I have a confession to make. I’ve been holding out on you. I should be ashamed. It took me more than a year from my first blog post to actually share this recipe. Sure, there are quite a few toffee recipes available online anyway. But none of those are the one I’ve been making since I was old enough to reach a countertop. None of those are the recipe I attempted to make as a teenager only to get distracted, fail to stir the pot often enough, burn the toffee, and get a good screaming-at from my mother for wasting ingredients, among my other then-apparent inadequacies.
And none of those were recipes that, despite such a traumatic experience, I continued to make again and again as I grew older, feeling inspired to become a life-long homemade candy gift-giver for holidays. In other words, this ain’t no Hershey’s Skor toffee bar, people. This is the good stuff.
And as far as good homemade candy goes, this is not rocket science. Yes, you will need a candy thermometer, but hopefully you’ve already purchase one to take advantage of my killer caramel recipe. As much as a candy thermometer might lead many of you to think “ooh, this is complicated,” it’s really not. Especially not with that trustworthy tool by your side.
For those less inclined towards baking and candymaking, befriend your candy thermometer … and make sure it is a candy thermometer, not a plain old meat thermometer, because you’ll need it to survive up to 300F for this particular recipe. But do feel satisfied in knowing that your candy thermometer can also be used to test the temperature of meats and just about everything else. It’s multifunctional like that.
Now that we’ve addressed the importance and helpfulness of the candy thermometer, you’re probably wondering what, exactly, goes into making toffee. But first, just as in the caramel recipe, you’ll want to prep and set out all your ingredients and equipment before you get started because, while candy starts off at a reasonable pace, it really picks up the speed at the end; you need to be prepared.
Making toffee basically involves melting some butter on very low heat with an equal amount of sugar and a little water. Once melted, you crank up the heat, bring the sugary, buttery mixture to a boil, then stir very frequently while you continue to boil the heck out of it until your arm is ready to fall off from stirring and, more crucially, the mixture reaches hard crack stage (i.e. 300F). Yes, hard crack means what it says: the toffee will NOT be the right texture unless you bring it all the way to 300F.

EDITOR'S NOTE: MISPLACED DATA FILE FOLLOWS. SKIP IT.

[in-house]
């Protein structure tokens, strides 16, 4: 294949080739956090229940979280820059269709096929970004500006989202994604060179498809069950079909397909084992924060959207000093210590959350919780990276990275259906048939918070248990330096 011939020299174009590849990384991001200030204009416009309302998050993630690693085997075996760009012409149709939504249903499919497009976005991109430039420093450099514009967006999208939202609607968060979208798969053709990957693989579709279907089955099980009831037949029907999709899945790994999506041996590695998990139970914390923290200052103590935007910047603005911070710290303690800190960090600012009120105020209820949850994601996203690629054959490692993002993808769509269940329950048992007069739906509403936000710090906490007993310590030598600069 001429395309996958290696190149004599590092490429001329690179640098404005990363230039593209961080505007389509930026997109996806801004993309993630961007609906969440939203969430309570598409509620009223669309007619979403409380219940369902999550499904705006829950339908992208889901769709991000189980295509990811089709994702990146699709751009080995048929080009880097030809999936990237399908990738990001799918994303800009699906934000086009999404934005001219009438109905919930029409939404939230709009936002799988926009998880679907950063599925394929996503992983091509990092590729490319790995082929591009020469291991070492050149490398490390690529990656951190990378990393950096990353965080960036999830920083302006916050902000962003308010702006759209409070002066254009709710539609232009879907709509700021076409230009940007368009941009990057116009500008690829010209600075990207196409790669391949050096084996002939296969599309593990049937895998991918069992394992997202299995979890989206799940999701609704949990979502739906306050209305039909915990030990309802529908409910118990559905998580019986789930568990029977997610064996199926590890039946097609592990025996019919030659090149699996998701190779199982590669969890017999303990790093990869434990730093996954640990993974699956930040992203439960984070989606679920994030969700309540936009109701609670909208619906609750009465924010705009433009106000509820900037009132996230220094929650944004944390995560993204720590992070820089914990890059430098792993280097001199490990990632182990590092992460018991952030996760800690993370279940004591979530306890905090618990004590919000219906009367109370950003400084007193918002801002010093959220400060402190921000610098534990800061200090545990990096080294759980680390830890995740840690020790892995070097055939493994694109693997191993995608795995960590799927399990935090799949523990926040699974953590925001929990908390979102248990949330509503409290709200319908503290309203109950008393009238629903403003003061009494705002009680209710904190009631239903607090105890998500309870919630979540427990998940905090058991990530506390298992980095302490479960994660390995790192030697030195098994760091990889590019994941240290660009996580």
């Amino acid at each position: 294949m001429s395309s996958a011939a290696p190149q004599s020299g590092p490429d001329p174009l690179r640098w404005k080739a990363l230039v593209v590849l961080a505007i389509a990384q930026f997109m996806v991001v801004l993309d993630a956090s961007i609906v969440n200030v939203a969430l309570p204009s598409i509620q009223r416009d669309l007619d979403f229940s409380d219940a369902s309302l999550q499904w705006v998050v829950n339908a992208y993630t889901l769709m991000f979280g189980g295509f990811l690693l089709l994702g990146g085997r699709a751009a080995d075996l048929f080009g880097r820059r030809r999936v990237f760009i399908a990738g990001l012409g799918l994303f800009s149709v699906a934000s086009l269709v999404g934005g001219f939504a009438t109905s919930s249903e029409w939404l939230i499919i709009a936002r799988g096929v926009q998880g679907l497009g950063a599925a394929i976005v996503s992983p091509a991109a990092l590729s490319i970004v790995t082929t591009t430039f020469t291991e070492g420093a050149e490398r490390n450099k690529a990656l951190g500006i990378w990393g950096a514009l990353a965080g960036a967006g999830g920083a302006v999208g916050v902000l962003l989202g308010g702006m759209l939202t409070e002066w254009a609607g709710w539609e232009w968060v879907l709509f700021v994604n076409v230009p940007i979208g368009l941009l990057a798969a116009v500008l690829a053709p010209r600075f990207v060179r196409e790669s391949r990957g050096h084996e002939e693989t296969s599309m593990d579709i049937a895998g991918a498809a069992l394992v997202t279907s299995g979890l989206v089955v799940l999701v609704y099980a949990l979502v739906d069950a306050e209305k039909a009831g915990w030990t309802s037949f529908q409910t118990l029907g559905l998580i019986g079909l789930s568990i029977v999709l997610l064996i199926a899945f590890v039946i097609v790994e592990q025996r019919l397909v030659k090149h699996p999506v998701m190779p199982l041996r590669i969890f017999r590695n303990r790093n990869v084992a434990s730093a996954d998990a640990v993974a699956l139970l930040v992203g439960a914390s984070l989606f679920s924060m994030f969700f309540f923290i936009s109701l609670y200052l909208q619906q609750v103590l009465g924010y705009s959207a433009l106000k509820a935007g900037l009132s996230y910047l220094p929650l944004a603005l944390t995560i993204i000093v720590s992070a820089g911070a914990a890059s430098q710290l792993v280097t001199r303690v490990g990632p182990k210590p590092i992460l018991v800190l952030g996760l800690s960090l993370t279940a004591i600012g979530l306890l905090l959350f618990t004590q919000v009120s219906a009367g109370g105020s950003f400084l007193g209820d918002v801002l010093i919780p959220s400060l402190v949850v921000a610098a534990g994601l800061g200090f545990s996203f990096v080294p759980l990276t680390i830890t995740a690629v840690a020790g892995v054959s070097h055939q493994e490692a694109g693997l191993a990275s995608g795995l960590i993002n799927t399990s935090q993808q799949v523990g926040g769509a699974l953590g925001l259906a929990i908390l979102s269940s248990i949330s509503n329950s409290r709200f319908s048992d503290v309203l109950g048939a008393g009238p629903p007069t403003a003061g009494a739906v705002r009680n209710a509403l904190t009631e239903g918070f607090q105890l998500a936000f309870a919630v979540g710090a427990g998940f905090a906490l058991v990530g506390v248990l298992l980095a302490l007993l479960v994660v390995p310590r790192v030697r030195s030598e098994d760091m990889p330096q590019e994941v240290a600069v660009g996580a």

Once it reaches that temperature, quickly stir in a little vanilla, and immediately pour the hot, liquid candy onto a baking sheet (preferably one with edges so the candy doesn’t accidentally spread off the pan). Spread the candy around with a spatula so that it forms a thin, even layer about 1/4-inch thick. Then do some dishes while you wait 5 minutes. Now, sprinkle with chocolate chips (or chopped chocolate); do some more dishes; spread the melting chocolate in an even layer on top of the hardened toffee; sprinkle with chopped pistachios; cool in the fridge; break it into appropriately-sized chards for serving. And there you have it: homemade toffee.
Not incredibly difficult, but very impressive, tasty, and easy to load into gift bags for Christmas, serve on a dessert plate after enjoying Super Bowl-worthy one-pot chili, or share with a beloved spouse, partner, or friend this Valentine’s Day. Or any other day, if you truly appreciate them; they won’t complain, I’m sure.
Toffee Topped with Bittersweet Chocolate and Pistachios
1 c. unsalted butter, room temperature
1 c. sugar
3 Tbsp. water
1 tsp. vanilla extract
6 to 12 oz. bittersweet chocolate chips
1/2 c. finely chopped pistachios (or almonds, pecans, walnuts, etc.), preferably toasted; but pistachios turn a bit brown when you do that, so if you want a festive green, avoid the toasting
In saucepan over low heat, melt room temperature butter with the sugar and water.
Once butter is completely melted, increase heat to medium-high, and stir the mixture constantly.
Remove pan from the heat once the mixture reaches 300°F (hard crack). Immediately stir in the vanilla extract, and pour the mixture onto a sheet pan. With a spatula, spread mixture into rectangular shape as the toffee hardens (toffee should be 1/4-inch thick or a little thinner, depending how you prefer it).
After toffee cools for 5 minutes but while toffee is still hot, sprinkle with chocolate chips. Once chips are mostly softened (after about 2 minutes), use a spatula to spread the chocolate evenly across the surface of the toffee. Sprinkle the chocolate surface with chopped nuts.
Let the toffee cool for 20 minutes until pan returns to room temperature. Then put pan in refrigerator and allow toffee to set for at least 30 minutes.
Remove toffee from refrigerator. Break into pieces, and store in refrigerated, airtight container for up to a week.